Tuesday, March 19, 2013

NGSS and Standards-Based Grading

I have a hard time thinking about anything curriculum-wise anymore without thinking about how assessment and reporting will be done.  I have been trying to have at least a peripheral understanding of the NGSS as they have been developed over the last few years.  Currently, as a 7th grade department, we are discussing curriculum and how what we teach matches up with the essential questions we have come up with for our class.  There has been a lot of argument and discussion throughout this development.  In addition, as a district, there is some very early talk about coming up with a Standards-Based Report Card as Wisconsin implements a new Student Information System.

So, how would I change my "standards" in my SBG system?  As I look at the NGSS Framework and draft standards, there are some clear categories.  But, as in all standards documents, it may not be useful to simply dump all of the standards in.  What is the best way to group things?

This is where SBG people and mammalogist meet. Some folks are "groupers" and some are "splitters."  Who is correct?  The problem I run into is what degree of precision is useful to me as a teacher, to the students as learners, to parents, and to future teachers?  A lot to consider, indeed!

I decided to look into the Framework as well as the most recent draft standards, just to get my mind going.  There are two extremes.  Someone could have only 3 "standards" if they wish: Science and Engineering Practices, Cross-Cutting Concepts, and Disciplinary Core Ideas.  If I was to have data on students in these categories, I don't think that is enough precision to make any decisions that are worthwhile.

On the other extreme, I think you could have upwards of 29 "standards" just for the "Life Science" strands.  That would be 8 practices, 7 cross-cutting concepts, and 14 separate core ideas.  Again, as I look through these, what sort of data would be useful?  Are there places we can obviously group things together?  How well can these groupings be defended?  How much would they change with upcoming drafts?

My current thinking is this:

  • Use 7 of the Science and Engineering Practices.  Eliminate the "Using mathematics and computational thinking."  I don't see a direct connection to life science there at the middle level in a way that is worth reporting out above and beyond what math class already does.  Moot point.  8 standards would be OK too.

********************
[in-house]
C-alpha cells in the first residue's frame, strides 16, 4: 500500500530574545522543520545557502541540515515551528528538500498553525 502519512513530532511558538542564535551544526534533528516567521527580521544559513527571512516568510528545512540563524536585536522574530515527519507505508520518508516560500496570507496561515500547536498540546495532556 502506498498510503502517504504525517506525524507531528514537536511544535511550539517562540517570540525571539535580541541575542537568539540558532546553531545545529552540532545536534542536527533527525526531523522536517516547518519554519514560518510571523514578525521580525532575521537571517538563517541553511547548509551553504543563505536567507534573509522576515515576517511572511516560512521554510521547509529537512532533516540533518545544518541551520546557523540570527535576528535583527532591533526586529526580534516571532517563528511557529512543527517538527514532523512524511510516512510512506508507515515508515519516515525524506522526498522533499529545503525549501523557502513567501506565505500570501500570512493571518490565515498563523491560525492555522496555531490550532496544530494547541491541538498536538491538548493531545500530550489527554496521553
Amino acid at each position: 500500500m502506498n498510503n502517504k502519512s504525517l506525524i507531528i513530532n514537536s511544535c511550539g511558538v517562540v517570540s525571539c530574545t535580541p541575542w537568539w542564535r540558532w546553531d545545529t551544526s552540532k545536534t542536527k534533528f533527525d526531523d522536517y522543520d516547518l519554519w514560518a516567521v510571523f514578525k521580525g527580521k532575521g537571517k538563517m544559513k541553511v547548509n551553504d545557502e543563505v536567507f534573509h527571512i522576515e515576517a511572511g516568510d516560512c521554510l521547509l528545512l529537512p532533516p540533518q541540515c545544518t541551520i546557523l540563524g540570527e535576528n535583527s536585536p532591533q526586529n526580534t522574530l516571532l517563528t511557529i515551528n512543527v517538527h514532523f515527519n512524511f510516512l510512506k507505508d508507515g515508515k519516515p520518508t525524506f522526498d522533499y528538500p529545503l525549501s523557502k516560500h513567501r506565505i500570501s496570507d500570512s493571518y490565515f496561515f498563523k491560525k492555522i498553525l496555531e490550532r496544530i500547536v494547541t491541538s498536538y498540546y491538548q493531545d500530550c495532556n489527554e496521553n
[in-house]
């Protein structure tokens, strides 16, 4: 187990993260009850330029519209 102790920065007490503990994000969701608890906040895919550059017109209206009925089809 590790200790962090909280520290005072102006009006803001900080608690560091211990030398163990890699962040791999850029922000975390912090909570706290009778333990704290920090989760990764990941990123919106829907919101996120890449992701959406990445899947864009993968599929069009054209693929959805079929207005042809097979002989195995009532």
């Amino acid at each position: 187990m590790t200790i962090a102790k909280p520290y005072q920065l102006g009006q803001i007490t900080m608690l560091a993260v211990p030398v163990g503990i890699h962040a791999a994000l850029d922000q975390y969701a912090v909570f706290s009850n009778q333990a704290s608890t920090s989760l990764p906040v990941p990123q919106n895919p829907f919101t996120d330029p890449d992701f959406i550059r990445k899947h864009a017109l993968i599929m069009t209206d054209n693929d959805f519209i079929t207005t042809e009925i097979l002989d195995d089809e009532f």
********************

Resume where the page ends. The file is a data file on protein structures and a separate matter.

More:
• Use all 7 of the Cross-Cutting Concepts.
  • For Life Science, in its current structure, use the 4 core ideas from Life Science.
This would make 18 "standards" to assess and report on. (or 19 if we did the math computation one)

This idea could be used throughout a student's K12 experience.  As data was added from classroom level assessments during the normal grading process, a pretty robust picture could be painted of a students understanding and growth.

A lot of the "work" is done for us.  The standards are laid out.  The performance expectations are there.  The work could really focus on coming up with assessments and experiences to work towards those expectations.

Are 18-19 standards too many?

Thoughts on this?


  1. Hi Scott,

    Is there a reason you don't want to use the actual Next Gen. Science Standards themselves? There are a lot of them for MS Life Science (I counted 34 in the latest NGSS draft) but I would think ultimately that would best line up with the "writer's intentions" and whatever larger-scale assessments might be used.

    Since the idea seems to be to integrate practices, cross-cutting concepts, and core ideas together, I wonder if assessing mastery of these separately would necessarily imply a student could successfully integrate the three?